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Lori Loughlin pleads guilty via Zoom in admissions scandal

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American actress Lori Loughlin on Friday accepted potential prison time by pleading guilty to conspiracy to commit fraud in connection with her role in a sprawling college admissions scandal.

Loughlin — best known for her role as Aunt Becky in the 1980s-90s hit sitcom “Full House” — and her husband, designer Mossimo Giannulli, were among 50 people indicted in an elaborate scam to secure spots for already privileged children at prestigious US universities.

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The pair — both dressed in dark attire — appeared stoic as they switched previous “not guilty” pleas in a virtual hearing with a Massachusetts federal judge, accepting a deal with prosecutors that could significantly lighten their punishments.

The proceedings took place via Zoom video conference, due to the coronavirus pandemic that has shut courthouses across the United States.

Loughlin, 55, and Giannulli, 56, were accused of paying $500,000 to gain admission for their two daughters at the University of Southern California as recruits to the crew team — a sport neither had ever trained in.

Loughlin was among the most high-profile personalities indicted in the case. She and her husband were initially charged with conspiracy to commit money laundering, bribery and transfer funds in the far-reaching scam.

Those charges could carry penalties of up to 45 years in prison.

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– Ringleader cooperating –

If federal judge Nathaniel Gorton accepts their pleas, prosecutors will drop the charges of money laundering and bribery, and recommend a sentence of two months in prison for Loughlin and five for Giannulli.

Both would face fines ranging from a recommended $150,000 to $250,000, along with supervised release and community service.

Their sentencing hearing is scheduled for August 21.

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The ringleader behind the college admissions scam, William “Rick” Singer, who authorities say was paid about $25 million to bribe coaches and university administrators, has pleaded guilty and is cooperating with authorities.

Actress Felicity Huffman of “Desperate Housewives” fame was released last October from prison, after serving 11 days of a two-week sentence at a low-security California facility for her role in the scam.

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She had pleaded guilty during a tearful court appearance to paying $15,000 to boost her daughter’s SAT college entrance exam score.

Friday’s proceedings were a dramatic shift in the case that saw Loughlin and Giannulli spend more than a year insisting on their innocence, saying that Singer led them to believe the funds were not for bribes but a donation of sorts to the university.

Friday’s Zoom hearing lasted approximately 45 minutes, with Loughlin and Giannulli appearing separately alongside their lawyers.

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It was peppered by technical hiccups. At one point, the court reporter stepped in to get the hearing back on track, telling the voiceless judge: “You’re on mute, your honor.”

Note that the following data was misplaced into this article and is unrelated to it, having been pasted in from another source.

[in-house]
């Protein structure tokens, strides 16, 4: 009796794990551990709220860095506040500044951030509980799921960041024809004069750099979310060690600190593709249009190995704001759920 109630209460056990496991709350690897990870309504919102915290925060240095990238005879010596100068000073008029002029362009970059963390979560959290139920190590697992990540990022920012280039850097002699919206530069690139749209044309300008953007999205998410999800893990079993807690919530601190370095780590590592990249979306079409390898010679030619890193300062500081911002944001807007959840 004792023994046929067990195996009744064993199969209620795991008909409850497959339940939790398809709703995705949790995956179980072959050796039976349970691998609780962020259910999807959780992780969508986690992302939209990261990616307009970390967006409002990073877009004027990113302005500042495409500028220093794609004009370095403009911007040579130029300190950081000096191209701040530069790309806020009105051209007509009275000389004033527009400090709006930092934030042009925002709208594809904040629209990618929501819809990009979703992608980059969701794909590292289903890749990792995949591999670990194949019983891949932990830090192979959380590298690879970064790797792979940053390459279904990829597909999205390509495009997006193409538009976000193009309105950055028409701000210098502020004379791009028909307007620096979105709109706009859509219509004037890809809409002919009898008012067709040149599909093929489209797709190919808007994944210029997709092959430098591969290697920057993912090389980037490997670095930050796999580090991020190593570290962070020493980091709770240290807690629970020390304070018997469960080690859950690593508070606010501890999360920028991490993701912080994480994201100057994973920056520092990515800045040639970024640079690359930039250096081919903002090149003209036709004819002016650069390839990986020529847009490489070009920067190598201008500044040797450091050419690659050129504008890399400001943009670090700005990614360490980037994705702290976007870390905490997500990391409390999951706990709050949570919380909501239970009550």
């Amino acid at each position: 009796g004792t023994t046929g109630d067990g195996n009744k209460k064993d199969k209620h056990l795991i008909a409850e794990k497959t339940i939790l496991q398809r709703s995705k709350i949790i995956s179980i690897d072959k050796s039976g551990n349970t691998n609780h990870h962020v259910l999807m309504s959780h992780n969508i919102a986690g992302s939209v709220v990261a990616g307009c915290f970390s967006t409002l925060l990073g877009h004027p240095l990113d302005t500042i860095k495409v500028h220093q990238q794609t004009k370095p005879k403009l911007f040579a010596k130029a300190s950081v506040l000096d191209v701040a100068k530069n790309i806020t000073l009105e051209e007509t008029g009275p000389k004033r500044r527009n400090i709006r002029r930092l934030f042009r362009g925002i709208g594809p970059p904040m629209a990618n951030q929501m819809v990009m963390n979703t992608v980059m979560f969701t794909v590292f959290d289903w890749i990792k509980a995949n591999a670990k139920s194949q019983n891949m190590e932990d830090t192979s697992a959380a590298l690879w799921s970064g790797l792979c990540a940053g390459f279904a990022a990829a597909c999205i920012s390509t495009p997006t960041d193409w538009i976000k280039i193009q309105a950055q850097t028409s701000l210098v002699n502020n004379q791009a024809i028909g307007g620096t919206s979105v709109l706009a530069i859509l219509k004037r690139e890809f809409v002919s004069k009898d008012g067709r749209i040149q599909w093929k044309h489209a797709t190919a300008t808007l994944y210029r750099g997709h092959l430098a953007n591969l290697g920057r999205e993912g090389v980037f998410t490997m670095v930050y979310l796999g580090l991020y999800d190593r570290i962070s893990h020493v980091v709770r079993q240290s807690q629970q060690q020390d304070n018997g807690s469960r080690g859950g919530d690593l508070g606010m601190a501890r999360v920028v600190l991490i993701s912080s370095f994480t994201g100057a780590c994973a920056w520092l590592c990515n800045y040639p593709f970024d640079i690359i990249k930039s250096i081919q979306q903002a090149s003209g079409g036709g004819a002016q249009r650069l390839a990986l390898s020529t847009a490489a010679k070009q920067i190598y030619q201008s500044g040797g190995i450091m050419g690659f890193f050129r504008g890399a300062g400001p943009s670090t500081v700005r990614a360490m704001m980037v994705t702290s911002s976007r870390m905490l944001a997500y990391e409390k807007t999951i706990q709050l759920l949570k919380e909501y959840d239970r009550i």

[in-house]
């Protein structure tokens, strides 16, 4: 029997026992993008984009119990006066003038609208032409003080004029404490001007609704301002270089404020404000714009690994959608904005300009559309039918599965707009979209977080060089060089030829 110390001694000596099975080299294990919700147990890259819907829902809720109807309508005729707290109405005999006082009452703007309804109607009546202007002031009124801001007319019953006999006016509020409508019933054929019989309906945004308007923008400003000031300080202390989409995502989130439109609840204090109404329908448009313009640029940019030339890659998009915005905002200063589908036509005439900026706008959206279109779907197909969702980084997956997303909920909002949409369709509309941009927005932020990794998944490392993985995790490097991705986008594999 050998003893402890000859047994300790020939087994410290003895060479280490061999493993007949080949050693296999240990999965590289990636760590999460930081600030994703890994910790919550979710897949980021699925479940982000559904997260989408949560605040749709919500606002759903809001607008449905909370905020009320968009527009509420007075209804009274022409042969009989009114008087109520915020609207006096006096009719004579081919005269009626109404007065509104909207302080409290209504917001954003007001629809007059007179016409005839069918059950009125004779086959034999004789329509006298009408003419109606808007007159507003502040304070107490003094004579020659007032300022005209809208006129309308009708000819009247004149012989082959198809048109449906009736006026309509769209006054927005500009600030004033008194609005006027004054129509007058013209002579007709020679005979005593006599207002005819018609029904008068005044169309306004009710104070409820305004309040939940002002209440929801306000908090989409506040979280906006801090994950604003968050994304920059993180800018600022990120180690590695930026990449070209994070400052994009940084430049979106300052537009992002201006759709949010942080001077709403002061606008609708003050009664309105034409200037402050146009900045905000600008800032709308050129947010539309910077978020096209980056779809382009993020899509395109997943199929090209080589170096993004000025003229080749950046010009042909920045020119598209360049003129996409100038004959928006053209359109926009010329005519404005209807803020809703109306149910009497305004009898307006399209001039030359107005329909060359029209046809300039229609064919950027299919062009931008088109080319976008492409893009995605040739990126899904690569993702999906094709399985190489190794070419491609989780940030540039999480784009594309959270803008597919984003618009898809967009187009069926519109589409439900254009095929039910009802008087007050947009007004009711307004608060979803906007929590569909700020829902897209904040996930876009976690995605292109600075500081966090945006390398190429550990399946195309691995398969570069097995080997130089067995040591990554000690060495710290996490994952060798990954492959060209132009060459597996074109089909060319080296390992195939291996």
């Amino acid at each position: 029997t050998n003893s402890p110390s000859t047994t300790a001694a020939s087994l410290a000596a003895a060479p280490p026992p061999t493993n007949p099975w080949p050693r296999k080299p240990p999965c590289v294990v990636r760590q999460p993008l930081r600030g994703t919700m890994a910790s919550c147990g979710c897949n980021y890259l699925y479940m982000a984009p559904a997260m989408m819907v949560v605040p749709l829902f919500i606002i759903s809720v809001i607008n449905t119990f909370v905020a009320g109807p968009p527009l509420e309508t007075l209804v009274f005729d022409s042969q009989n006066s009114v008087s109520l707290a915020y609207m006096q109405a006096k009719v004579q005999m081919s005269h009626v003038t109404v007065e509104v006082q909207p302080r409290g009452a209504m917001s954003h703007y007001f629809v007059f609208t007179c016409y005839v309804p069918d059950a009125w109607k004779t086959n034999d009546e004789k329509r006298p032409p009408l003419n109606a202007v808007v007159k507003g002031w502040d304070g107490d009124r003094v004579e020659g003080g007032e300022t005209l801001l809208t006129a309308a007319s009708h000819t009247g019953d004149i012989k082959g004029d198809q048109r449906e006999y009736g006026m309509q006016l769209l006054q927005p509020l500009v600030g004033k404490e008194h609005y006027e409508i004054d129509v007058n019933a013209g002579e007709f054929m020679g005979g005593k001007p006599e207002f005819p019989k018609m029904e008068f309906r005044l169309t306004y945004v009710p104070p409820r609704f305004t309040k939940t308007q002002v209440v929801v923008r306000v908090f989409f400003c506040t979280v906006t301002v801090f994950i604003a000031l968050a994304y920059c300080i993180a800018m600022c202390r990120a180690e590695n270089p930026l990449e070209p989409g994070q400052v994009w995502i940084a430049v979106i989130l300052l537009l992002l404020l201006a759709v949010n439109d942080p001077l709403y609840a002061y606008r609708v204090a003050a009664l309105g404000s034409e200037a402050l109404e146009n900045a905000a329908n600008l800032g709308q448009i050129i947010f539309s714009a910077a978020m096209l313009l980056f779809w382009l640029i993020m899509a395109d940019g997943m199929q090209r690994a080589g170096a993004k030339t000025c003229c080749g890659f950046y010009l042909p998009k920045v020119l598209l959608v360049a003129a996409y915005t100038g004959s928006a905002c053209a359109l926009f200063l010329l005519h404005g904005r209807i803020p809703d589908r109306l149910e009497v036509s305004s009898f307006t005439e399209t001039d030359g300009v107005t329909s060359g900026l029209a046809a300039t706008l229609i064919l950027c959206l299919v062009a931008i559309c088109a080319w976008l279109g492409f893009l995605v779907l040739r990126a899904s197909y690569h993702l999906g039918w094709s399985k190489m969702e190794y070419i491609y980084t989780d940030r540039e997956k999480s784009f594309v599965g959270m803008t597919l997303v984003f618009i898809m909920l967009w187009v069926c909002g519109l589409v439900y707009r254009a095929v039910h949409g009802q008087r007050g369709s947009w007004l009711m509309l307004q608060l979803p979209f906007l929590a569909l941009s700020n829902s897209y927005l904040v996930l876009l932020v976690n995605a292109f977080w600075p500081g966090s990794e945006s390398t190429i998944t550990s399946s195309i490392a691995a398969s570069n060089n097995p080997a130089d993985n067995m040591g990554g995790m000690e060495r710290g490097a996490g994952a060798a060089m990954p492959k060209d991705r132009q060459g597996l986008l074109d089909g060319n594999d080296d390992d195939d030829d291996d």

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57 Buffalo cops resign to support suspended officers who pushed down elderly man

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The entire Buffalo Police Department Emergency Response Team -- a total of 57 officers -- has resigned from the team in support of the two officers who pushed 75-year-old Martin Gugino to the ground, seriously injuring him.

They are still employed, but no longer on ERT.

According to Buffalo Police Benevolent Association president John Evans, the cops who pushed Gugino down were just following orders.

“Fifty-seven resigned in disgust because of the treatment of two of their members, who were simply executing orders,” Evans, said in a statement.

This is a developing story. Check WIVB4 for updates.

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GOP official defends post blaming George Soros for ‘staged’ killing of George Floyd: I wanted to ‘get people to think for themselves’

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The chairman of the Harrison County Republican Party in Texas is under fire after he shared a conspiracy theory on his party's Facebook page claiming that the death of George Floyd "staged" by George Soros, CBS19 reports.

The post shared by Lee Lester was also previously shared by Bexar County GOP Chairwoman Cynthia Brehm -- which prompted Texas Gov. Greg Abbott to call for her resignation.

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On the minds of Black Lives Matter protesters: A racist health system

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ProPublica is a Pulitzer Prize-winning investigative newsroom. Sign up for The Big Story newsletter to receive stories like this one in your inbox.

WASHINGTON — On Tuesday, when he decided to protest, William Smith, 27, used a red marker to write a message on the back of a flattened cardboard box: “Kill Racism, Not Me.”

As he stood alone, somber, he thought about George Floyd, a fellow black man whom he’d watched die on video as a Minneapolis cop kneeled on his neck eight days earlier. “Seeing the life leave his body was finally the last straw that broke the camel’s back for me,” he said.

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